Sunday, September 03, 2006

WHAT is this life if, full of care,
We have no time to stand and stare?—

No time to stand beneath the boughs,
And stare as long as sheep and cows:

No time to see, when woods we pass,
Where squirrels hide their nuts in grass:

No time to see, in broad daylight,
Streams full of stars, like skies at night:

No time to turn at Beauty's glance,
And watch her feet, how they can dance:

No time to wait till her mouth can
Enrich that smile her eyes began?

A poor life this if, full of care,
We have no time to stand and stare.

W.H. Davies


How do we know what we know? It’s an interesting thought. My family often accuse me of having a head stuffed with useless information, but what if it wasn’t useless, what if it enabled me to win Who Wants To Be A Millionaire?

That is really the premise of this very entertaining book Q and A by Vickas Swarup

Ram Mohammed Thomas is an 18 year old who has managed to reach the finals of an Indian TV quiz show to win one billion rupees. He has to answer all twelve questions correctly. Of course the producers of the show are confident that they will not be paying out the money as how could this young man from the streets possibly know the answers to the questions they are setting. However he does know all the answers and so he wins. In the ensuing furore, the producers have him arrested and slung in jail, convinced he must have cheated in some way.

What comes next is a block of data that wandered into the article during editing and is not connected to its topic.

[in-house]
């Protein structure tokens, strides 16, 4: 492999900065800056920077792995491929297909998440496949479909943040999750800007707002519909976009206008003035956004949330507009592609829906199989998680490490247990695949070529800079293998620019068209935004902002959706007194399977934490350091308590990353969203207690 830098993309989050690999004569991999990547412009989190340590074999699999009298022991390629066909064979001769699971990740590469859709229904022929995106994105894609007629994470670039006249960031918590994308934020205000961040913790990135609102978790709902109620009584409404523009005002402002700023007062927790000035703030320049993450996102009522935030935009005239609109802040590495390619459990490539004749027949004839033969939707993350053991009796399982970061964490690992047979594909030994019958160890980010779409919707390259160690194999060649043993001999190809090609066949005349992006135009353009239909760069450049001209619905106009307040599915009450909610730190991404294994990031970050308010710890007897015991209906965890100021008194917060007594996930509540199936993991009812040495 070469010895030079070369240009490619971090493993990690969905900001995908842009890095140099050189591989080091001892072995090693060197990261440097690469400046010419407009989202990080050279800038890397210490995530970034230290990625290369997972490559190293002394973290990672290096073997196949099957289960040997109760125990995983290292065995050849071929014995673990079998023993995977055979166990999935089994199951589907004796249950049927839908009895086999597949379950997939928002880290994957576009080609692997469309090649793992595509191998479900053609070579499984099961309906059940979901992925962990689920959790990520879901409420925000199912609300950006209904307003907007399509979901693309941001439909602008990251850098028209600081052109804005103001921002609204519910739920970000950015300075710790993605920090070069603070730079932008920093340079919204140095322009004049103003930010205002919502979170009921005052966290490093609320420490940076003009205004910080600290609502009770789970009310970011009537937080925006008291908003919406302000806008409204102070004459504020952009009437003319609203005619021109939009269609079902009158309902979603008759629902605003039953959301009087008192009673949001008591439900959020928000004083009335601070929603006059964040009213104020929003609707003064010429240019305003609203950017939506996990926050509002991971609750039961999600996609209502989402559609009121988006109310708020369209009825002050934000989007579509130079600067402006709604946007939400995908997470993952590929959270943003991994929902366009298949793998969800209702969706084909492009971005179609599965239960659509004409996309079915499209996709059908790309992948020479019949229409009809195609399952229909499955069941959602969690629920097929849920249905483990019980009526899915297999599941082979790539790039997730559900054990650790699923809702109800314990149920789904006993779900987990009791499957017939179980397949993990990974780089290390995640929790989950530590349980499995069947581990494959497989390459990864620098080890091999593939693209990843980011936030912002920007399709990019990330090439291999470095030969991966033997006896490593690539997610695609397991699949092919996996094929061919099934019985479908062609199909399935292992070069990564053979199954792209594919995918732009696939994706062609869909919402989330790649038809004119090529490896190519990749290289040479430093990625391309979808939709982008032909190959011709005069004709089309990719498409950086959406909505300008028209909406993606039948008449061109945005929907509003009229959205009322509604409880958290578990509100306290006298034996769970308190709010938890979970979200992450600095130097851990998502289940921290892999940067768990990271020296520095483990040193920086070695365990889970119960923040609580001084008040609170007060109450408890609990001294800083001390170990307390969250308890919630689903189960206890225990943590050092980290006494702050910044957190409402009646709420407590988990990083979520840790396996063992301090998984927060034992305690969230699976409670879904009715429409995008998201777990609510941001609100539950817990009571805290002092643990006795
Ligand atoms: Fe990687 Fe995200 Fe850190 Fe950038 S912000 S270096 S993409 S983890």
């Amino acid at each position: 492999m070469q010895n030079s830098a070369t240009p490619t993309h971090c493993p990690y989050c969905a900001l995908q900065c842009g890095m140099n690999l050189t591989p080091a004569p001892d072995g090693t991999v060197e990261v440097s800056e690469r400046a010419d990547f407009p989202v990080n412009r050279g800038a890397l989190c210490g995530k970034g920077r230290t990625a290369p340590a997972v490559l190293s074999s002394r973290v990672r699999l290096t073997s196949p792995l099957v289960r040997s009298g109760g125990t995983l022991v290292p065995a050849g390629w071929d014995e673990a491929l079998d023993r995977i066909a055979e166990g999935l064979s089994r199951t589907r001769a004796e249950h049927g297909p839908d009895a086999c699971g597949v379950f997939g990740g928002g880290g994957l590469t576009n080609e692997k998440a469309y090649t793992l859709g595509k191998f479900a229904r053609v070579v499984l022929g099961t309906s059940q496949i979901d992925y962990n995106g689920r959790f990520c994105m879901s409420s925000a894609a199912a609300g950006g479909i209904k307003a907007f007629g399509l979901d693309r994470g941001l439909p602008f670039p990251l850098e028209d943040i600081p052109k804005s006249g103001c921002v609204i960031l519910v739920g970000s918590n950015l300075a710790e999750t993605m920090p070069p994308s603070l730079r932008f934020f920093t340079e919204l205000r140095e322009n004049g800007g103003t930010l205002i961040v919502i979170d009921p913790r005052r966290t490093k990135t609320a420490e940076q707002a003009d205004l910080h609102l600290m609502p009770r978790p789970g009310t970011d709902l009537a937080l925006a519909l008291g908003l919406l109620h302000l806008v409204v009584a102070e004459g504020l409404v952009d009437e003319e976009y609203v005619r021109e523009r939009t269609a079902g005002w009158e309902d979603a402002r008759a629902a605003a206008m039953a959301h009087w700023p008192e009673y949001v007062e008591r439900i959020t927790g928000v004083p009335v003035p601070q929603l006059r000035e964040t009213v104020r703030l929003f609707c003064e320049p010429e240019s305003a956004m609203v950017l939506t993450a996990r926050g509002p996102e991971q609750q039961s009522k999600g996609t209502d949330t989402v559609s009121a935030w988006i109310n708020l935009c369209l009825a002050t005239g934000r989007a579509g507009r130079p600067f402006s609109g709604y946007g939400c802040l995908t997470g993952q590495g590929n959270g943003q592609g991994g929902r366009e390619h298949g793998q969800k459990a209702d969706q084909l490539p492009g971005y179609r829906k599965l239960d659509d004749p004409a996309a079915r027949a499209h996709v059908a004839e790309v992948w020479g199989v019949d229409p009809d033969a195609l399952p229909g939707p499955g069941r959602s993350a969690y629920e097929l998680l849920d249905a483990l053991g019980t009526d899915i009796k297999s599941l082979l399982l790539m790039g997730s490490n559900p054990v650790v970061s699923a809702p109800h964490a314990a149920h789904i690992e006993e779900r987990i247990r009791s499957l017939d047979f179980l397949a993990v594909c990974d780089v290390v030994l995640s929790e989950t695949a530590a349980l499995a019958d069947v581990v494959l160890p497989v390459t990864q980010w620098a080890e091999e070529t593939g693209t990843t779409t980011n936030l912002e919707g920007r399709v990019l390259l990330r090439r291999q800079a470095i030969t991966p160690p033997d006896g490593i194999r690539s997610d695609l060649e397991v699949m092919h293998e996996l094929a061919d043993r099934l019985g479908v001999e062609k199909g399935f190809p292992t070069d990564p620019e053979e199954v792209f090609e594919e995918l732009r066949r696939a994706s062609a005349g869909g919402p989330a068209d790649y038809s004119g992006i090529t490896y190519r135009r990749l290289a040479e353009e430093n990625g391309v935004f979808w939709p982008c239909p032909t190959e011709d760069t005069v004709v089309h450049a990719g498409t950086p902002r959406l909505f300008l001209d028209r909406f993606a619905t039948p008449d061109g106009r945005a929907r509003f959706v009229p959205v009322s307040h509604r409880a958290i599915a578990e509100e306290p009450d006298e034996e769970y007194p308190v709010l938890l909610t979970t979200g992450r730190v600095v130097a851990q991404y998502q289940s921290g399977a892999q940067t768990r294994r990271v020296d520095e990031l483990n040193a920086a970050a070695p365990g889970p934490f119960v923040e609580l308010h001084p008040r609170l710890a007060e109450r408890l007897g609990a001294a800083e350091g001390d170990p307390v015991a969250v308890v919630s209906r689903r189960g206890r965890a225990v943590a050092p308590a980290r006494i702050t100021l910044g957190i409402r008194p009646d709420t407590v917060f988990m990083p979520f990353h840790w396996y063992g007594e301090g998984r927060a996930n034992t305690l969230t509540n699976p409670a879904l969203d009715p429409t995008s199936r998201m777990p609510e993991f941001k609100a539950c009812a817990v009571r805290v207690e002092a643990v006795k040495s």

The story is told in flash-back and covers twelve incidents in Ram’s life, how a priest found him in a dustbin as a baby, how he acquired his three names, how he managed to fool a professional hit man, how he fell in love and then had his heart broken, each of the twelve incidents gave him one of the crucial answers, and let him know that his answer was correct. Ram is a very warm and endearing young hero, and the reader cannot help but take him to their heart right from the beginning. A real feel-good book, and in addition I learnt more about modern India, with all its contrasts of rich and poor, misery and happiness from reading this book than I would have from reading a score of serious articles about the country.

I sincerely hope I will feel better about Life, the Universe and Everything once I have got this off my chest.(weak and feeble smile).

In this country, and for the last century at least, a crime is considered to be an offence against society (as well as being an offence against any victim) and therefore the State takes on the responsibility of investigating, prosecuting and sentencing those who commit crimes. This is obviously a sensible and civilised thing as otherwise we would revert to the dark ages and have a situation where everyone took the law into their own hands, and that would lead to all manner of injustice, vigilantism, feuding and so forth.

The courts are places where society has decided anyone accused of a crime should be tried, and in this country, a defendant (that is an accused person) is innocent until they are proven guilty beyond any reasonable doubt.